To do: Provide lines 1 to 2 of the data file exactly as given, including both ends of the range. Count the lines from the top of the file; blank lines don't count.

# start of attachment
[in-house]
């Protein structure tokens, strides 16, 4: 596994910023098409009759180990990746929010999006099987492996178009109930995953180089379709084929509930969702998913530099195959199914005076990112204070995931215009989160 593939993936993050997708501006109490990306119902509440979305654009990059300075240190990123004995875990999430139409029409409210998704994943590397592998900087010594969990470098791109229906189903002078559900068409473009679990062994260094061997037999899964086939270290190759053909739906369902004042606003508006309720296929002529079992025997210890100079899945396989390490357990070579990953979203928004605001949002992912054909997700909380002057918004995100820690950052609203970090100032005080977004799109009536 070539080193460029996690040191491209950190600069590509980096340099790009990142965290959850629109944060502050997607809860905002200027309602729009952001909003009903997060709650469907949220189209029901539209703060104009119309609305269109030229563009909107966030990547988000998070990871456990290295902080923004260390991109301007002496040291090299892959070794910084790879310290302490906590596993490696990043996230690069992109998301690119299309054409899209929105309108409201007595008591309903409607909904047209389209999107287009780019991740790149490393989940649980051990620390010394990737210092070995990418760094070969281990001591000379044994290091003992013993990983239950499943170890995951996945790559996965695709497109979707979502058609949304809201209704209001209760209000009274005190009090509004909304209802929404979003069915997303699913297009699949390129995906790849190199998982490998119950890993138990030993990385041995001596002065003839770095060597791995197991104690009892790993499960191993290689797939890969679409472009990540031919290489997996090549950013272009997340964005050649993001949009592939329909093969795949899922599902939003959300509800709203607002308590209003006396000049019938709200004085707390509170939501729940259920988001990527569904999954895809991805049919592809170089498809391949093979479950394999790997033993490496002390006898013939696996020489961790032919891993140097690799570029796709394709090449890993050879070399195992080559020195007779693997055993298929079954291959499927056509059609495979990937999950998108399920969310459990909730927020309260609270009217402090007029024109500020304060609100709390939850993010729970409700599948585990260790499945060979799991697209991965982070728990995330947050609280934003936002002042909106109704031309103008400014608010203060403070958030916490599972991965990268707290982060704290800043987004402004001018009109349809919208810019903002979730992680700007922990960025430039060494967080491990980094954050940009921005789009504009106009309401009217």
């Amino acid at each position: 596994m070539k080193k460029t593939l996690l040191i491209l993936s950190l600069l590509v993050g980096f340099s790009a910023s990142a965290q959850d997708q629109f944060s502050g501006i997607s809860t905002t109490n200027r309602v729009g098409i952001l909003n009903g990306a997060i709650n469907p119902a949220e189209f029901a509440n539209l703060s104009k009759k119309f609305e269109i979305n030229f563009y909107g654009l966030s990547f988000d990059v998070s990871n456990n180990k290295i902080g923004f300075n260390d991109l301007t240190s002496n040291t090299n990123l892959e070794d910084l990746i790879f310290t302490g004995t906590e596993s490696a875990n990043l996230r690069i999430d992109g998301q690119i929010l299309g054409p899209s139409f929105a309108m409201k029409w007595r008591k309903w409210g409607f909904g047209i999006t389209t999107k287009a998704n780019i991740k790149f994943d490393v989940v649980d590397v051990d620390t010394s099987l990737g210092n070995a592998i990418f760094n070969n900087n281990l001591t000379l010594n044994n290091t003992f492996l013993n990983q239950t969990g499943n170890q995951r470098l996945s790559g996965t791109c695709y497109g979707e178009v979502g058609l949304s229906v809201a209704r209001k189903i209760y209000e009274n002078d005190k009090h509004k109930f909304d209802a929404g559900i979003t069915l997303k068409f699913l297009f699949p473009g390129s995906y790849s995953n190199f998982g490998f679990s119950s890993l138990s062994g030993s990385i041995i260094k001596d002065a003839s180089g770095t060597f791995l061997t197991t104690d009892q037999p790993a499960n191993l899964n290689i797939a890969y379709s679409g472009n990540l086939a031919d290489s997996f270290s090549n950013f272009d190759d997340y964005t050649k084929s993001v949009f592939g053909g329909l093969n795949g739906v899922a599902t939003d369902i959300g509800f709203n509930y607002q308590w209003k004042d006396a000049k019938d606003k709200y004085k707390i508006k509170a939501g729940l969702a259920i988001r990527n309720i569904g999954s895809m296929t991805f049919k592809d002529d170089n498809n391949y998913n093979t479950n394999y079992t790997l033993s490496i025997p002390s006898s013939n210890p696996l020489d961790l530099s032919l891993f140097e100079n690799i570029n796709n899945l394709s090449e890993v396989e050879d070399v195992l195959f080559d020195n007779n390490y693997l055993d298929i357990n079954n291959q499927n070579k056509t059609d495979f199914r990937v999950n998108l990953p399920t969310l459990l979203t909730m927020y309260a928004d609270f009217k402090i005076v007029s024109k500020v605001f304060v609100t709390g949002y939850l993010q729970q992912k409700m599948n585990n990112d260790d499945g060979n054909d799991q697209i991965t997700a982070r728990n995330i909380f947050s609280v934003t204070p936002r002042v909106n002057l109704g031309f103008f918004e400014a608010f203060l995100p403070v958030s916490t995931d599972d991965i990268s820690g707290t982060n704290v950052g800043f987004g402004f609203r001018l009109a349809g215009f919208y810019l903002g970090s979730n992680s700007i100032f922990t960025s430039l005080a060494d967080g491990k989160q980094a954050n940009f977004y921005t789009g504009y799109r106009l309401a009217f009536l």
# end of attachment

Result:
[in-house]
């Protein structure tokens, strides 16, 4: 596994910023098409009759180990990746929010999006099987492996178009109930995953180089379709084929509930969702998913530099195959199914005076990112204070995931215009989160 593939993936993050997708501006109490990306119902509440979305654009990059300075240190990123004995875990999430139409029409409210998704994943590397592998900087010594969990470098791109229906189903002078559900068409473009679990062994260094061997037999899964086939270290190759053909739906369902004042606003508006309720296929002529079992025997210890100079899945396989390490357990070579990953979203928004605001949002992912054909997700909380002057918004995100820690950052609203970090100032005080977004799109009536 070539080193460029996690040191491209950190600069590509980096340099790009990142965290959850629109944060502050997607809860905002200027309602729009952001909003009903997060709650469907949220189209029901539209703060104009119309609305269109030229563009909107966030990547988000998070990871456990290295902080923004260390991109301007002496040291090299892959070794910084790879310290302490906590596993490696990043996230690069992109998301690119299309054409899209929105309108409201007595008591309903409607909904047209389209999107287009780019991740790149490393989940649980051990620390010394990737210092070995990418760094070969281990001591000379044994290091003992013993990983239950499943170890995951996945790559996965695709497109979707979502058609949304809201209704209001209760209000009274005190009090509004909304209802929404979003069915997303699913297009699949390129995906790849190199998982490998119950890993138990030993990385041995001596002065003839770095060597791995197991104690009892790993499960191993290689797939890969679409472009990540031919290489997996090549950013272009997340964005050649993001949009592939329909093969795949899922599902939003959300509800709203607002308590209003006396000049019938709200004085707390509170939501729940259920988001990527569904999954895809991805049919592809170089498809391949093979479950394999790997033993490496002390006898013939696996020489961790032919891993140097690799570029796709394709090449890993050879070399195992080559020195007779693997055993298929079954291959499927056509059609495979990937999950998108399920969310459990909730927020309260609270009217402090007029024109500020304060609100709390939850993010729970409700599948585990260790499945060979799991697209991965982070728990995330947050609280934003936002002042909106109704031309103008400014608010203060403070958030916490599972991965990268707290982060704290800043987004402004001018009109349809919208810019903002979730992680700007922990960025430039060494967080491990980094954050940009921005789009504009106009309401009217």